Early Stage Investment Into Indian Start-Ups More Than Doubled In 2019
According to a report by InnoVen Capital, which focused on investments across angel and pre-series A rounds, the investments amounted to INR 693 crore, driven by both the number of deals and their average size.
Early stage investors poured in double the funds into the Indian start-up ecosystem in 2019 compared to last year, according to a report by venture debt firm InnoVen Capital.
The report, which focused on investments across angel and pre-series A rounds, said that the investments amounted to INR 693 crore, versus INR 334 crore last year.
The staggering improvement was driven by both the number of deals and their average size. While the number of deals rose 22 per cent, the average deal size increased 70 per cent to INR 7.5 crore.
“Early stage investment activity has been very robust this year...the competitive intensity in early stage has gone up, with a large set of institutional & angel investors looking to find the right opportunities,” said Ashish Sharma, chief executive officer of InnoVen Capital India.
In its fourth year of existence, the report is based on market information and a survey of 18 institutional early stage investors including Blume Ventures, Kae Capital, and Sauce.vc.
Investing Into Ideas
Over the last few years, the start-up ecosystem in India has grown at a staggering rate, with entrepreneurs and venture capitalists, both cropping up on the scene in equal measure. With investments no longer being restricted to tried and tested business models, there has been a paradigm shift in terms of how fund managers look at ideas and companies. Potentially disruptive business models are increasingly getting backed as investors hope to latch on to the next big unicorn.
Investors have become more open to funding start-ups before they start generating revenue, the InnoVen report said. The share of pre-revenue start-ups that got funded rose to 17 per cent in 2019 compared to 12 per cent a year earlier, driven by concept stage firms which were launched by second time entrepreneurs or experienced first-timers.
However, despite this steady growth in investing into ideas, 82 per cent of start-ups that got funded during the year had founders with five or more years of experience. This was up from 55 per cent in 2017.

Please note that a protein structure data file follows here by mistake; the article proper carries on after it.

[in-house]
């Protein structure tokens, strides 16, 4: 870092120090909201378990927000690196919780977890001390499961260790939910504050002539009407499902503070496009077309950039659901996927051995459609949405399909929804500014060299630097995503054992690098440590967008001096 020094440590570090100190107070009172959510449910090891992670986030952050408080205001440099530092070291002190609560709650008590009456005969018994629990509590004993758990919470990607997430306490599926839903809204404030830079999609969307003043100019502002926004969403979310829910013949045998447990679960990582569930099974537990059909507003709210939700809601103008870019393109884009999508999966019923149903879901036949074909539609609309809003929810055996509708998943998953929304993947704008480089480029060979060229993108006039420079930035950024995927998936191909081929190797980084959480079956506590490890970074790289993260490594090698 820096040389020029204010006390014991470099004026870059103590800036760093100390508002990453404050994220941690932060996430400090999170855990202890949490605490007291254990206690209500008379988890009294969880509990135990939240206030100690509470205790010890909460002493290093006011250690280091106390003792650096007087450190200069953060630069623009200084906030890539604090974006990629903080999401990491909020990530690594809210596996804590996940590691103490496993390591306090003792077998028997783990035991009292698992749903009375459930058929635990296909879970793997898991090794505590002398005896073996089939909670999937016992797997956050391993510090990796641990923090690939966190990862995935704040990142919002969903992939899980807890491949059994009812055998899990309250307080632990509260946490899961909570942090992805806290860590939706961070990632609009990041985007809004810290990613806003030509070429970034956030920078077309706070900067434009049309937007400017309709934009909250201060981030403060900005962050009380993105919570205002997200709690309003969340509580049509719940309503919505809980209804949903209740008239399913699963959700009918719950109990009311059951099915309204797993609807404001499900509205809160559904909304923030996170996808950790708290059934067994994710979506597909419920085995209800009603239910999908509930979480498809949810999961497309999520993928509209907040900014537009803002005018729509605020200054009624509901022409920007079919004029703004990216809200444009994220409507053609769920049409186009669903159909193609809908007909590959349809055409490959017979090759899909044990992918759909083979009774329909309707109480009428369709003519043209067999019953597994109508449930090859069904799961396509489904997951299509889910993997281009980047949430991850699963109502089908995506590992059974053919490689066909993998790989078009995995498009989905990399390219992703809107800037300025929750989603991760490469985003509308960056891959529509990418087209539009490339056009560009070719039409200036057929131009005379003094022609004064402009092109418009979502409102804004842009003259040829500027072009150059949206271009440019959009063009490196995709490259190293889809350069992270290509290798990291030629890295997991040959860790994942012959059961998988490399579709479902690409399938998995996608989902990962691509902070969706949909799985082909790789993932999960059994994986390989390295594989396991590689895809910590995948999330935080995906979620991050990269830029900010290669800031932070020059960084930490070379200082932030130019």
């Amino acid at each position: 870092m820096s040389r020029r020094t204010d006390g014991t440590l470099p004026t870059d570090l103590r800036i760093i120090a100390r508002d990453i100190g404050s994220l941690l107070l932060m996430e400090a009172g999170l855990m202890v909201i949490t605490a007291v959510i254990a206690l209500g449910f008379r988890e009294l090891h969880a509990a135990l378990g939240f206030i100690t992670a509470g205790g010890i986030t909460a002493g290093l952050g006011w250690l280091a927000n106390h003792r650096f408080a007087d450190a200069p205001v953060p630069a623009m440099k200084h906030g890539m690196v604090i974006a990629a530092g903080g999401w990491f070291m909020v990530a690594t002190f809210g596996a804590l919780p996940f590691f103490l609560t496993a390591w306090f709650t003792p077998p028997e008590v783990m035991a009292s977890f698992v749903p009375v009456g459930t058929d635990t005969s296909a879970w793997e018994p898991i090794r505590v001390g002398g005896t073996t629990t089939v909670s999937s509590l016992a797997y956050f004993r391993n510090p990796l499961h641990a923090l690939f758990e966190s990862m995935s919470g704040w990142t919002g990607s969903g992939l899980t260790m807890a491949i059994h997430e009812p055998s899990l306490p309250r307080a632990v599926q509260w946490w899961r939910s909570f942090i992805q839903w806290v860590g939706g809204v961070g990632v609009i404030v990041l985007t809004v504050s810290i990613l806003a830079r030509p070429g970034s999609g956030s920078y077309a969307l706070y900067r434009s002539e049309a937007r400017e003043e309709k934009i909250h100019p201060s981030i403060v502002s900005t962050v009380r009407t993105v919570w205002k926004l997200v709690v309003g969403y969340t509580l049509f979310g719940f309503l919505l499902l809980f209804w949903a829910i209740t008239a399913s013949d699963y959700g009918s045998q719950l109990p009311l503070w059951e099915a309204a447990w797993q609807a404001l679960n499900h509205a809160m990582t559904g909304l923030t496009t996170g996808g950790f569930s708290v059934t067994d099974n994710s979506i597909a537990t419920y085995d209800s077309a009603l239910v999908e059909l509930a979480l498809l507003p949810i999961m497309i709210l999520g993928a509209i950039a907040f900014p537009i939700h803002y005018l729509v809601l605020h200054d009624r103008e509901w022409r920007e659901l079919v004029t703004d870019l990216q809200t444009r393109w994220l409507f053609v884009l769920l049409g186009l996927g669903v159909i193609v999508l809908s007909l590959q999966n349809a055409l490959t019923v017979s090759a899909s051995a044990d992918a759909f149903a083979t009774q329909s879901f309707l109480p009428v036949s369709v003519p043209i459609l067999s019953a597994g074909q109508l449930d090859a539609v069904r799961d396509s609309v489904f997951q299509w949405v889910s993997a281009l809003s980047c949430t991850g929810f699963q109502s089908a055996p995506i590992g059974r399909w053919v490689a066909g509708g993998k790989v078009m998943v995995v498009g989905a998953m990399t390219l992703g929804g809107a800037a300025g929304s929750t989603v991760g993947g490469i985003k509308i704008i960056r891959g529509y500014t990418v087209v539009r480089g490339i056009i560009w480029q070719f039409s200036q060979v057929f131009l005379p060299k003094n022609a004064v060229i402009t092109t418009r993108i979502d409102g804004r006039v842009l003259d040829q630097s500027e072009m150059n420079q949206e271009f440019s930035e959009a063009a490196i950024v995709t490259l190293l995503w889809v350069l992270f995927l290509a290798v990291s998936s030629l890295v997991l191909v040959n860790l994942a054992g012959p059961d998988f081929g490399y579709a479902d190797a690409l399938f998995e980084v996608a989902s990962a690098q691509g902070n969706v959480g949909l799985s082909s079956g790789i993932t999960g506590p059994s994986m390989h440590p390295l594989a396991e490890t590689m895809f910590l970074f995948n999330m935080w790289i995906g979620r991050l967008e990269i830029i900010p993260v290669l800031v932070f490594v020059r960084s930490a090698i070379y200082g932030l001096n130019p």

While fintech continues to be among the most opted for areas of investment, with several start-ups looking to digitize different stages of the financial services landscape in India, enterprise tech and artificial intelligence are areas where these money managers are looking to focus more into.
Almost 50 per cent of the investors feel that valuations this year were on the higher side but the majority see a correction happening in 2020. The average valuation in early stage deals rose 15 per cent year-over-year to INR 17.9 crore in 2019.
According to the report, a VC round is still the most common form of exit for early investors, with most expecting to exit within 4-6 years of investment.
Bangalore and Mumbai continued to form the largest part of the ecosystem, combining to take 57 per cent of the overall pie while the National Capital Region saw a rise to 29 per cent from 17 per cent a year earlier.
For investors, the biggest red flags while investing were start-ups focusing on niche markets, or not having the right product market fit.
Scalability at 41 per cent emerged as the biggest challenge for start-ups failing to raise follow-on rounds.
Despite the broader focus on supporting more female entrepreneurs, the number of start-ups with at least one female co-founder declined to 12 per cent in 2019 from 17 per cent a year earlier.
What Investors Look For
The founder’s vision and background are among the most important qualities in a founder when it comes to raising funds, according to the report.
While raising a pre-series A round, most investors believe entrepreneurs should keep a runway of 16-18 months before thinking about new funding, the report said.
According to the investors who participated, finding a differentiated business model was the most common answer when asked about the challenges in finding the right start-up.